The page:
A Luminous Halo

"Life is not a series of gig lamps symmetrically arranged; life is a luminous halo, a semi-transparent envelope surrounding us from the beginning of consciousness to the end." --Virginia Woolf

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Location: Springfield, Massachusetts, United States

Smith ’69, Purdue ’75. Anarchist; agnostic. Writer. Steward of the Pascal Emory house, an 1871 Second-Empire Victorian; of Sylvie, a 1974 Mercedes-Benz 450SL; and of Taz, a purebred Cockador who sets the standard for her breed. Happy enough for the present in Massachusetts, but always looking East.

Wednesday, October 11, 2006

Thinking is Hard. No, Thinking Is Easy!

From an email newsletter I received recently (from one of those motivational writers): "Thinking is easy, acting is difficult, and to put one's thoughts into action is the most difficult thing in the world." - Johann Wolfgang von Goethe

Nice sentiment. Goethe never said it, though. Well, Goethe wrote in German, so even if he had said it, he wouldn't have said it quite like that. The German from which the above quote was taken is: "Denken ist leicht, handeln ist schwierig. Zu handeln wie man denkt ist das aller schwierigste." But Goethe never wrote that. What he did write (in 7. Buch 9. Kapitel: Lehrbrief of Wilhelm Meisters Lehrjahre (1795-1796; Wilhelm Meister's Apprenticeship) is: "Handeln ist leicht, Denken schwer; nach dem Gedanken handeln unbequem." That translates to "Action is easy, thinking hard; acting according to the mind uncomfortable." Pretty big difference!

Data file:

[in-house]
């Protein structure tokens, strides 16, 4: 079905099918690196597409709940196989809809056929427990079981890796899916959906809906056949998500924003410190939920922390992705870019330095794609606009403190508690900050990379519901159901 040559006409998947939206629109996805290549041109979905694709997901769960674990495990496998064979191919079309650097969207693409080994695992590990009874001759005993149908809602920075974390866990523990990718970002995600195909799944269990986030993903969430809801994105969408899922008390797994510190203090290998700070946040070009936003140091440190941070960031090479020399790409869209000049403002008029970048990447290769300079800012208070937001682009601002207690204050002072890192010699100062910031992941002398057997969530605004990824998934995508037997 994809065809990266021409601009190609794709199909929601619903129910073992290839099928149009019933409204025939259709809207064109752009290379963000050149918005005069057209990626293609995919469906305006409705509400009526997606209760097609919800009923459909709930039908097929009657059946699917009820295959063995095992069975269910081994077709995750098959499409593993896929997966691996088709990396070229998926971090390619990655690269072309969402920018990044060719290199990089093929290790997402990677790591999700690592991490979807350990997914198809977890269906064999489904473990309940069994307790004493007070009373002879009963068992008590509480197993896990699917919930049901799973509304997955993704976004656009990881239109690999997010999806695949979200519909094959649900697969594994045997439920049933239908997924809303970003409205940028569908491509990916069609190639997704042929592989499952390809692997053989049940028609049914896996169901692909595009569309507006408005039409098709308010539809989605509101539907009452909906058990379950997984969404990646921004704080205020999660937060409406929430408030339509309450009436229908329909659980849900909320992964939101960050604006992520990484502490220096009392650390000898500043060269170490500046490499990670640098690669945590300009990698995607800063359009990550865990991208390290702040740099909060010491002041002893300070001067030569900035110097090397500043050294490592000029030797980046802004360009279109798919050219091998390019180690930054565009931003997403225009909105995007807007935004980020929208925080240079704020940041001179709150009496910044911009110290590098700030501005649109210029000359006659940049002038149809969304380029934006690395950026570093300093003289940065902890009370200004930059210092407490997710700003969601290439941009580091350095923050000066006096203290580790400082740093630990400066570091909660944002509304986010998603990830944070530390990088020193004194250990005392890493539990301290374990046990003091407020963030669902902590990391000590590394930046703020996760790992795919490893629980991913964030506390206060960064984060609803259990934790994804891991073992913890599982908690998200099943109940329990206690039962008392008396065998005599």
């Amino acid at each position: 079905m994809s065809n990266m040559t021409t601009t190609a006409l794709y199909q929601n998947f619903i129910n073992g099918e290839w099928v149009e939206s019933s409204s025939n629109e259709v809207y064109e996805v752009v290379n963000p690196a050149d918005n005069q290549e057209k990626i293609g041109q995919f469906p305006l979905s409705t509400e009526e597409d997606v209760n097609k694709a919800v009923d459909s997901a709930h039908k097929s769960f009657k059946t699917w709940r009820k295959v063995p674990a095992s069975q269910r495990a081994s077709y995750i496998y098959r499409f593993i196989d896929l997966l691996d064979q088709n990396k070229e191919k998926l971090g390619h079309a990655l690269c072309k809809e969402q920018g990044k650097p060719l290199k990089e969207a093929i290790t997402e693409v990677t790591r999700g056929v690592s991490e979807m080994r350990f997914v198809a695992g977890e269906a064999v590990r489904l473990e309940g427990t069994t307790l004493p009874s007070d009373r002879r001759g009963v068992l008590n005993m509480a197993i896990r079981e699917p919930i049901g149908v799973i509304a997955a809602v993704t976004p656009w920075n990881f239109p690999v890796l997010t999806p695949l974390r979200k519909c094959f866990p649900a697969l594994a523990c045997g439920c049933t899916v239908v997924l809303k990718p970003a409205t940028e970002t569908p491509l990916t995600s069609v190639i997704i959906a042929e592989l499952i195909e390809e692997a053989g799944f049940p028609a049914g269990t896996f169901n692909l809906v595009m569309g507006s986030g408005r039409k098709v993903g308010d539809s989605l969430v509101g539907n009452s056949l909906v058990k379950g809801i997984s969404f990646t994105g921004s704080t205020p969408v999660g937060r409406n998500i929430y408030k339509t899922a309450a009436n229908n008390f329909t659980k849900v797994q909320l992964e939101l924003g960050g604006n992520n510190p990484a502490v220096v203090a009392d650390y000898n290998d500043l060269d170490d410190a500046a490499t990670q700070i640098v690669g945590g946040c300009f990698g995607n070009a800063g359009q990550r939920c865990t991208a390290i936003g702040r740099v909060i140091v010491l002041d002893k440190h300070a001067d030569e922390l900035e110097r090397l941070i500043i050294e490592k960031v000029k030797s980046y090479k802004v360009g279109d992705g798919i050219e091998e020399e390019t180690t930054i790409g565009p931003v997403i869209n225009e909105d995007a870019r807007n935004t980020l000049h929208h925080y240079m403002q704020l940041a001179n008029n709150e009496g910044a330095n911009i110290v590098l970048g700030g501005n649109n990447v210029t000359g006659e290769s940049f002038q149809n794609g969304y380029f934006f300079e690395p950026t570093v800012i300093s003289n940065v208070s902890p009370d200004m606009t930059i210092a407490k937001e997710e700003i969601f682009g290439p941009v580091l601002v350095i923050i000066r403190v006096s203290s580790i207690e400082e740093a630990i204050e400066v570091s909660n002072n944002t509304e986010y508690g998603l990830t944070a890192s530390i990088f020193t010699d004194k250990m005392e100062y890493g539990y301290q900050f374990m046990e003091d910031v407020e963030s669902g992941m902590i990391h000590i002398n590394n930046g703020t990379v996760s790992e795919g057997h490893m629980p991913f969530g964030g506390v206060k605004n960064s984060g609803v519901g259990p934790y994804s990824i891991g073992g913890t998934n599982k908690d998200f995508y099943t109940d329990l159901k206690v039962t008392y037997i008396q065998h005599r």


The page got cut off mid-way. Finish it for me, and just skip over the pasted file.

It's always been necessary to take what one hears or reads with a grain of salt. Just because somebody says something in print, doesn't mean it's accurate. But now with the World Wide Web, misinformation has become an epidemic. It's just so easy to spread information around--and most people are lax at fact-checking. The original (inaccurate) "Goethe" quote has been widely reproduced on quotations sites. Robert Ringer undoubtedly picked it up someplace like that and used it to preface one of his disquisitions. Will Bonner published it in his "Early to Rise" newsletter, and now thousands more people are doubtless misattributing it.

Not too long ago, I corrected a maverick Wikipedia entry on Jean-Paul Sartre that read: "Sartre had 5 brothers and sisters and was adopted and lived in Greenland." Someone else had to correct the photo over the caption, "Sartre pondering the existential crisis best embodied in Nausea," which showed Kermit the Frog in a contemplative pose. (I guess Sartre is a prime target for this kind of hanky-panky.)

When I was considering names a year ago for a newspaper column I was proposing (which column morphed into this blog), I thought to use a fragment of a quotation from Virginia Woolf. One quotation I had frequently seen was, "For most of history, Anonymous was a woman." That's appropriate, I thought. I'll sign it "Anonymous," and follow my signature with that quote. But when I looked it up (in A Room of One's Own), I discovered that Woolf in fact had said, "Indeed, I would venture to guess that Anon, who wrote so many poems without signing them, was often a woman." In both the Goethe and the Woolf example, the reworded quotes sound more quotable. And if they sound good and inspire people, what's the big deal? I guess I'm one of those twentieth-century dinosaurs with foolishly outdated standards. In the case of my column, I kept looking, and settled on "A Luminous Halo." I like it better, anyway.

It's a new world out there. A world with more people, more information, more reliance on programming and profiling; correspondingly less ability to think for oneself and to analyze with sophistication. A world in which thinking--which used to be hard--is now easy! Perhaps the slapdash, the cookie-cutter, the lockstep are evolutionary necessities. Who the hell was Goethe, anyway?

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